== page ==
I think we can debate about policy we don’t hold close to our political identity and if a friend doesn’t agree about a policy that isn’t a number one priority to us, then that’s okay, as long as they do support what is important to us. A friend can’t be your friend but also not support policy that determines your rights as an individual and your freedom in society.

Surrounding yourself with friends that have the same core values as you is important. Especially when those values are so closely tied to your identity. This is why we surround ourselves with people who support or vote for the same party as we do, because we share important values about how society should be and the livelihood of others. However, this is also the reason why polarisation continues to divide us.

Pro-life supporters signs.

Finding a common ground between people who disagree on core political values can be difficult, some policies completely contradict the other, for example, pro-choice and pro-life, wealth inequality and lowering taxes for the richer of society. These different sides of policy often struggle to find a middle ground because they are both on the opposite end of the debate. I’m going to look into this a little more in a post to come with the help of the YouTube channel Jubilee and their series called ‘Middle Ground’ where they put people in the same room with completely different opinions and make them debate, some outcomes are really not what you expect.

Pro-choice supporters signs.

That being said, realistically we can’t be friends with someone who is polar opposite to our political beliefs because we both would impose values onto eachother that don’t correlate with the way we want to live our life. I myself could not be friends with someone who doesn’t believe in LGBTQ+ rights, racial equality or women’s rights because that means the other person is willing to oppress those communities, even giving them the time of day sends shivers down my spine. Learning how to communicate with people who don’t believe in the same thing as we do is important if we are to see change in our society, so I am hoping that looking at how people do find middle ground when they disagree on so much will be insightful, so make sure to come back to that article!

Today’s post felt a little like a ramble of my never ending thoughts since writing my dissertation and how we can reconcile communication with such different people when they really are sooo different, but I hope you still enjoyed it! 🙂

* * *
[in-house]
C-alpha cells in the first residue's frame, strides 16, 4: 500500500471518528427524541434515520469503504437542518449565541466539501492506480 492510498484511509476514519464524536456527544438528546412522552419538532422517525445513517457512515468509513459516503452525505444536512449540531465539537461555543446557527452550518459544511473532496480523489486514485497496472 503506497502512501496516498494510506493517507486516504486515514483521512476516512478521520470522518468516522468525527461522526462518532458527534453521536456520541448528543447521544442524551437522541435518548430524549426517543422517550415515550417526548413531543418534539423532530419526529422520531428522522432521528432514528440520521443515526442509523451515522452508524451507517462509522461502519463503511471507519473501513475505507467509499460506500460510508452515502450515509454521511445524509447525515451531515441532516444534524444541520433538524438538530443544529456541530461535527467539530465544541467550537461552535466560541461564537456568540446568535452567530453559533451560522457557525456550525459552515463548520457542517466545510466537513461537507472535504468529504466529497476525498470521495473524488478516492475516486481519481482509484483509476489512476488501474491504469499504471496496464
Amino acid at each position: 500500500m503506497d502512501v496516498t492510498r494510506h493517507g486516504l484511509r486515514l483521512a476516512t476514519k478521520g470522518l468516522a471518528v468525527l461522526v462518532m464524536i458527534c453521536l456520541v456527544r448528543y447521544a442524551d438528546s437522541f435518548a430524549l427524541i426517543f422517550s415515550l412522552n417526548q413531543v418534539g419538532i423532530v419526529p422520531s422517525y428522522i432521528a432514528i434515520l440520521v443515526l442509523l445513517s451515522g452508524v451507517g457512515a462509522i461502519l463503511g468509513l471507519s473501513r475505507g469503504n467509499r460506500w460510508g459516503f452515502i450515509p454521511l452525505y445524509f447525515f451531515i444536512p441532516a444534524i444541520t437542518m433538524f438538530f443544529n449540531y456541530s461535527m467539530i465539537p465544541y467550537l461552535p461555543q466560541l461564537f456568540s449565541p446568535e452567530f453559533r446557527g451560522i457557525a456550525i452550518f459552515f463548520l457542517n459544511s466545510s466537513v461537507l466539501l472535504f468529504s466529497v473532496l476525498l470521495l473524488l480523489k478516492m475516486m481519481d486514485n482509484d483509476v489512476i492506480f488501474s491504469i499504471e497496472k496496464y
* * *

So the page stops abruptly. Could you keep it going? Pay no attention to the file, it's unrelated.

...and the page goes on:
Political polarisation and the future of democracy

Today I’m going to be discussing a topic that has become part of mainstream conversation recently, and in the last couple of years in political discourse, polarisation. This is a hugely important topic to be talking about, especially in today’s political climate. The reason why political polarisation is so necessary for us to talk about is because it threatens the longevity of democracy and the way we communicate with eachother. I have been planning on writing this post since I created this blog and I think with the recent US election, the idea of polarisation could not be more prevalent right now.

At university I focused a lot of my learning around political philosophy so naturally when the time came for me to pick a dissertation topic…I choose politics. My dissertation was about voter ignorance and the effects political polarisation has on our ability to communicate and engage in political discourse. I looked into an argument that critically evaluated the sustainability of democracy in our current political climate. I assessed how valid this argument was and explored ways to combat ignorance and to limit polarisation. Political philosophy was, and still is one of my favourite areas to read, write and talk about, so I hope you find todays article interesting and insightful!

What is polarisation and why does it happen?

Polarisation is when we intensify our beliefs and values because we are surrounded by likeminded people. When we communicate with like-minded people, we begin to hold our beliefs and political opinions in a higher regard. We become a more extreme version of ourselves.

In some cases, we have a strong reason to shift in intensity of our view, we may have been supplied with actual facts and information that gives us a reason to intensify our beliefs.

In other cases, we are merely surrounding ourselves with people who have the same opinion as our own, for obvious reasons this will increase our confidence. We place ourselves into an echo-chamber that is biased towards what we already believe. People are affirming our opinion instead of challenging it.

Another reason why our opinions can polarise is due to the internet and our social environment. Our environments are organised around our lifestyle, identity, and preferences. Politics has worked its way into our identity, because of this, we are more likely to socialise with people who share the same political beliefs as us, meaning we are constantly communicating with people who agree with us. We aren’t being challenged to revaluate our views; we are merely confirming what we already believe. A study I looked into for my dissertation even suggested that people who share the same political opinions are likely to shop at the same places, creating an even bigger divide between us and our opponents, even in the way we live out our daily lives.

As for online, this environment is personalised to what we support. Imagine you come across a tweet that has over 50k likes and is supporting your political belief. This will affirm to you that the belief is worth holding because other people agree with you. You will then hold the belief in a higher regard, making you more extreme. The internet has become a polarisation machine of other people online affirming their original beliefs. We know that our social media suggests certain content to us that we like, so when this comes to our political opinions, we are constantly suggested posts and tweets that are similar to our political values. We agree more and more, without being challenged, furthering our extremity. We live in our own personalised bubbles.

How does polarisation influence the way we communicate?